As we sift through Apple’s June quarter numbers and decipher vague hints suggesting a blockbuster Fall, rumors of a next-generation iPad mini continue to swirl. And where DigiTimes sees a Retina iPad mini in October, KGI’s Ming-Chi Kuo sees a launch in March or April of 2014 given the battery and performance challenges stemming from driving a much smaller, thinner and lighter Retina display.
A pair of recent supply chain reports points to Apple commissioning Taiwan’s Hon Hai Precision Industry Co. (aka Foxcon) with assembly of the second-generation iPad mini. The company is additionally said to have included new suppliers in the iPad supply chain…
The Foxconn rumor originates in an article by Chinese web portal Sohu which cites investors as speculating Apple will exclude its other contract manufacturer, Pegatron, and instead ask Foxconn to exclusively manufacture the iPad mini 2.
Reacting on the news, Pegatron’s stock price fell by the daily limit last Wednesday and slumped four percent the following day. The article re-iterrates that the device has been delayed due to the limited production capacity of Retina displays, with total shipments expected to reach up to twenty million units.
For those not in the know, Pegatron assembles the iPhone 4S and iPad mini.
According to the Wall Street Journal, Apple recently commissioned Pegatron to assemble a purported mid-range iPhone. The claim is in line with whispers of Apple moving away from Foxconn to Pegatron for (some) assembly work.
The iPhone 5S, however, should be assembled exclusively by Foxconn.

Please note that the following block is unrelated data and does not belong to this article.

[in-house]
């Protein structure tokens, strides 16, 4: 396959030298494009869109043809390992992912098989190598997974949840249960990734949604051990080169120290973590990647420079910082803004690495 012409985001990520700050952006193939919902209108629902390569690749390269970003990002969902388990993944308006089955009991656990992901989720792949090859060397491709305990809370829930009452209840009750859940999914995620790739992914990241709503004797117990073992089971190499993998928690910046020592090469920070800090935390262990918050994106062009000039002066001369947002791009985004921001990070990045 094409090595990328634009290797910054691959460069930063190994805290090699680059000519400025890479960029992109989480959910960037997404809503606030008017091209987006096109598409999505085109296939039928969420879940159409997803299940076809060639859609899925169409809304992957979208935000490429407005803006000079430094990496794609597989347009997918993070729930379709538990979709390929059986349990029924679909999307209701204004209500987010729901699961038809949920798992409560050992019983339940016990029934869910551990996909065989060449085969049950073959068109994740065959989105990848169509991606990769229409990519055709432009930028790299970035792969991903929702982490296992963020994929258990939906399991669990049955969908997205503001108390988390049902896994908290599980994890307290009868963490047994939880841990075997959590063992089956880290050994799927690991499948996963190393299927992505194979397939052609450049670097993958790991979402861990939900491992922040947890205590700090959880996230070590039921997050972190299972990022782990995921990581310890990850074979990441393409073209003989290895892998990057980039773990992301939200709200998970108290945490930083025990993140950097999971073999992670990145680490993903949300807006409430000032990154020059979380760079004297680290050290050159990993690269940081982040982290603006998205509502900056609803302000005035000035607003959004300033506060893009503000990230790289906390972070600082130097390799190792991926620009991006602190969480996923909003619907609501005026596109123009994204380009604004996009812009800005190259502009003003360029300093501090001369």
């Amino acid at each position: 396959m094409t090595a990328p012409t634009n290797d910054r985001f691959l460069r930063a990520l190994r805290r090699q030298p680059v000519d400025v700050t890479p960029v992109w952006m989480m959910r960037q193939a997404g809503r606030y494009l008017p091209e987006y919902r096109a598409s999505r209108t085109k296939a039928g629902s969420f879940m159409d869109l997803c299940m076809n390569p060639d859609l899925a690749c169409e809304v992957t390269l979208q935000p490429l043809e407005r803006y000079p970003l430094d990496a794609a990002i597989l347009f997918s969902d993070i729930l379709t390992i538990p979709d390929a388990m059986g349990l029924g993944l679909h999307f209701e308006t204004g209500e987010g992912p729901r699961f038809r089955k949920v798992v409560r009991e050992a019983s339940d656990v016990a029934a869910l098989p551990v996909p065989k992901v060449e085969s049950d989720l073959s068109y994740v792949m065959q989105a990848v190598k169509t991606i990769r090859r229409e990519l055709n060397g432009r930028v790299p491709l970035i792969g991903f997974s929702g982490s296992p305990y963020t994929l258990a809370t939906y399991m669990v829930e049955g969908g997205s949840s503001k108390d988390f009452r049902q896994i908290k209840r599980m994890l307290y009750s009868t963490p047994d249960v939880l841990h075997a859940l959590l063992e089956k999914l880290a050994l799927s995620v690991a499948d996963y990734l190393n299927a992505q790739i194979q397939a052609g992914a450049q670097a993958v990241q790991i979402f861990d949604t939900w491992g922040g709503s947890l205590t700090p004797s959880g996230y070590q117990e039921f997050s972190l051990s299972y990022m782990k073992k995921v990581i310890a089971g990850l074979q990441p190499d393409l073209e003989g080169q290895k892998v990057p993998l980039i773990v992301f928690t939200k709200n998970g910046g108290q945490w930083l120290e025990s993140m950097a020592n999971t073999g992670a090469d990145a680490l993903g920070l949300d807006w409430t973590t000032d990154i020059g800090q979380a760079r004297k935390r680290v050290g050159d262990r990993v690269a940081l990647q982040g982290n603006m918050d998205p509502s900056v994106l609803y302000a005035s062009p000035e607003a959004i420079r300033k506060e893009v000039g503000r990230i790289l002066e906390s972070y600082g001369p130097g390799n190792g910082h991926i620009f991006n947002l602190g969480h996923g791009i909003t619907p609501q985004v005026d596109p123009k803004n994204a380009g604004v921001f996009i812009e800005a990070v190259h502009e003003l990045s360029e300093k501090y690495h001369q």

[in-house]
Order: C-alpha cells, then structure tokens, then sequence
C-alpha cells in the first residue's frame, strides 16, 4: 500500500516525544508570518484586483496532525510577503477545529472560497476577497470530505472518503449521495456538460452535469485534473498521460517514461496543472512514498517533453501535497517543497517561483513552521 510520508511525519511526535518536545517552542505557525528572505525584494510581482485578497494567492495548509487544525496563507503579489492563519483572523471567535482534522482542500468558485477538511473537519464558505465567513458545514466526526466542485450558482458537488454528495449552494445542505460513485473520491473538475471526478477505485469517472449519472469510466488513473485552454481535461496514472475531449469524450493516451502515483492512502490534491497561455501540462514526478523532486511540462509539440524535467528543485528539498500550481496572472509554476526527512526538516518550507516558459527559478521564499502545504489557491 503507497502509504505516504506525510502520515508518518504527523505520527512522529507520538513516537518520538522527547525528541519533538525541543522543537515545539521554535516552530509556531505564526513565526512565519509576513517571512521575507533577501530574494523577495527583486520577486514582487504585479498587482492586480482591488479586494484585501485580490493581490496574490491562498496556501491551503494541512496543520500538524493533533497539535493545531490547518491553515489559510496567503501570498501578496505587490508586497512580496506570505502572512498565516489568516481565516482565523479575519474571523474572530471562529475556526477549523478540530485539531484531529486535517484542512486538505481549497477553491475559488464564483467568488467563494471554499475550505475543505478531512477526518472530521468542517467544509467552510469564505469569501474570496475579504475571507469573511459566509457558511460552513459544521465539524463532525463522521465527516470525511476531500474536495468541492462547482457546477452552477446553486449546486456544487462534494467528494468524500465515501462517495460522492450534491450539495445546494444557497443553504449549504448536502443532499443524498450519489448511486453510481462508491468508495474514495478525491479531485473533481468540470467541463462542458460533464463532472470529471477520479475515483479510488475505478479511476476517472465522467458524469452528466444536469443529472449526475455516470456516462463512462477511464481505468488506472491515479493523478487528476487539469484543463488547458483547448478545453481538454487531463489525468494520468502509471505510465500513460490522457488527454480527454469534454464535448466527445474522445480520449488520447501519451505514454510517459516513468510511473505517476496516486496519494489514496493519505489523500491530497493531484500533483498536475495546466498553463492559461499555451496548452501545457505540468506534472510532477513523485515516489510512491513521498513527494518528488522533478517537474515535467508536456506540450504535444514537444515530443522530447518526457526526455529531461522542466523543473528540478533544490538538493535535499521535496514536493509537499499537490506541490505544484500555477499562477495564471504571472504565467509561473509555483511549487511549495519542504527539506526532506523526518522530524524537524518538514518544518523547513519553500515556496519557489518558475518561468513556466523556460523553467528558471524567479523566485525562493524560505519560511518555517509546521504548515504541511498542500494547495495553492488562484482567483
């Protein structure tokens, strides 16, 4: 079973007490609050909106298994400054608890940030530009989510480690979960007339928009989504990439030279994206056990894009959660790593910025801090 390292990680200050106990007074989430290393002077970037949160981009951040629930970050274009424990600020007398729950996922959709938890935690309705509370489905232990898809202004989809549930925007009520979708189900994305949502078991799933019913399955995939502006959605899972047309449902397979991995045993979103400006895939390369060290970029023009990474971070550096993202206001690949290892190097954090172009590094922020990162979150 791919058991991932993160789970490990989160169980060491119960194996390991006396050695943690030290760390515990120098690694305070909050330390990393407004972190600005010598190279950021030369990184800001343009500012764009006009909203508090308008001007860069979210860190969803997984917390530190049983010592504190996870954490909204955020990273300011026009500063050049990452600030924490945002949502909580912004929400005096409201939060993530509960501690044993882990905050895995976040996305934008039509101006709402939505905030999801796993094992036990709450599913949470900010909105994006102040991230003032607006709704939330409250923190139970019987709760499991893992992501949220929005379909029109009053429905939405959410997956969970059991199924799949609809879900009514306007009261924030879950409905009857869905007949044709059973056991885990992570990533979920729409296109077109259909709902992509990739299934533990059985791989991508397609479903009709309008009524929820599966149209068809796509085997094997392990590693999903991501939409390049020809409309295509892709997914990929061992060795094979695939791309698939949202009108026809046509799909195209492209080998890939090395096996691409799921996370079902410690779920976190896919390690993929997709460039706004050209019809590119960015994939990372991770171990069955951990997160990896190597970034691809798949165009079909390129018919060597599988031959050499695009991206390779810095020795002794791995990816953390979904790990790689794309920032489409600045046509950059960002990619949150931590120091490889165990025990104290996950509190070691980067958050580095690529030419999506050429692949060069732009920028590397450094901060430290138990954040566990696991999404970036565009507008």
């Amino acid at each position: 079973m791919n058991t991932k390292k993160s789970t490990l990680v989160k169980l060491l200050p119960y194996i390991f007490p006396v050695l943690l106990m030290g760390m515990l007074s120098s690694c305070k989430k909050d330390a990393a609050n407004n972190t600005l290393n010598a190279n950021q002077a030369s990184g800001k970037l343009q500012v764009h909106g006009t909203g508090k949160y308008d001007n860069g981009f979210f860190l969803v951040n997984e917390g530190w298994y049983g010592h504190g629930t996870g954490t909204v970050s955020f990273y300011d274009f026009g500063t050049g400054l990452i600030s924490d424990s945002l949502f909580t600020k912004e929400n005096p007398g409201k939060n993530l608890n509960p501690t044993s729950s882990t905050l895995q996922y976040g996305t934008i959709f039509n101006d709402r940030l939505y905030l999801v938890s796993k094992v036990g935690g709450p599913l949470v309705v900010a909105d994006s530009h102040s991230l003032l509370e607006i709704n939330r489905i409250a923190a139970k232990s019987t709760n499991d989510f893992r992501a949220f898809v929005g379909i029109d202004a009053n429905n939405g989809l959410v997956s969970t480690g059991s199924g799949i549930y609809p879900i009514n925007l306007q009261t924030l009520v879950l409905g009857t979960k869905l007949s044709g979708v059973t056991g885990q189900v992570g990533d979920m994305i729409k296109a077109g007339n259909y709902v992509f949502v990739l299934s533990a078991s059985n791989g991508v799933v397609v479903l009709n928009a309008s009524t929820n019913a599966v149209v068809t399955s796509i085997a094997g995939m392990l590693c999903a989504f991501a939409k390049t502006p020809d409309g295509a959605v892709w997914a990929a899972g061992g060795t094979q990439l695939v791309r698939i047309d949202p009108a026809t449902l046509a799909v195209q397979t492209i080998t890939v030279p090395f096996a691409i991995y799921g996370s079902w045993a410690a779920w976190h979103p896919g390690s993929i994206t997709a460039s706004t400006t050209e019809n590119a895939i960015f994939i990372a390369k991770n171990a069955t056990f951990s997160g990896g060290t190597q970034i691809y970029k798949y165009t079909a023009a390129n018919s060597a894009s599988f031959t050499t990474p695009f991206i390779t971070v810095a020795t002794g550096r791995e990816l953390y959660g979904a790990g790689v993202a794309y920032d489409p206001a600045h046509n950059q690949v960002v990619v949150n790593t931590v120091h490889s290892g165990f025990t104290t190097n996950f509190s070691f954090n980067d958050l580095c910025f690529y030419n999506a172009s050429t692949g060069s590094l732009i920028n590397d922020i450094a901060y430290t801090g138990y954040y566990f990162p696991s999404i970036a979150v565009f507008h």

As for new iPad suppliers, Taiwan’s United Daily News reports that China-based Desay Battery will be included in the iPad supply chain in either the second half of 2013 or in early 2014.
Desay currently supplies iPhone batteries.
The United Daily News story also mentions that Jabil Circuit and Hi-P International have become chassis suppliers for the budget iPhone. This is interesting as we first read about Hi-P and Jabil as suppliers of the budget iPhone’s polycarbonate body in April’s Commercial Times report.
That Apple is increasing the number of suppliers is no surprise to seasoned watchers. The current CEO Tim Cook was Apple’s op-chief under Steve Jobs’s regime so for a person tasked with making sure the trains run on time he is all to well aware of the strategic importance of not putting all your eggs in one basket.
Under Cook’s watch, we’re now seeing a gradual diversification of Apple’s suppliers and manufacturers, perhaps even beyond Foxconn and Pegatron.
The reliable KGI Securities analyst Ming-Chi Kuo acknowledged as much in a recent note to clients, writing Apple in 2014 will commission Taiwan’s Compal Communications, Wistron and Inventec Appliances to help build iPhones, iPod touches and iPads.
On top of that, Apple’s upcoming space-age Mac Pro has brought some manufacturing jobs back to the United States. The cylindrically-shaped pro desktop will proudly bear the ‘Assembled in the US’ label.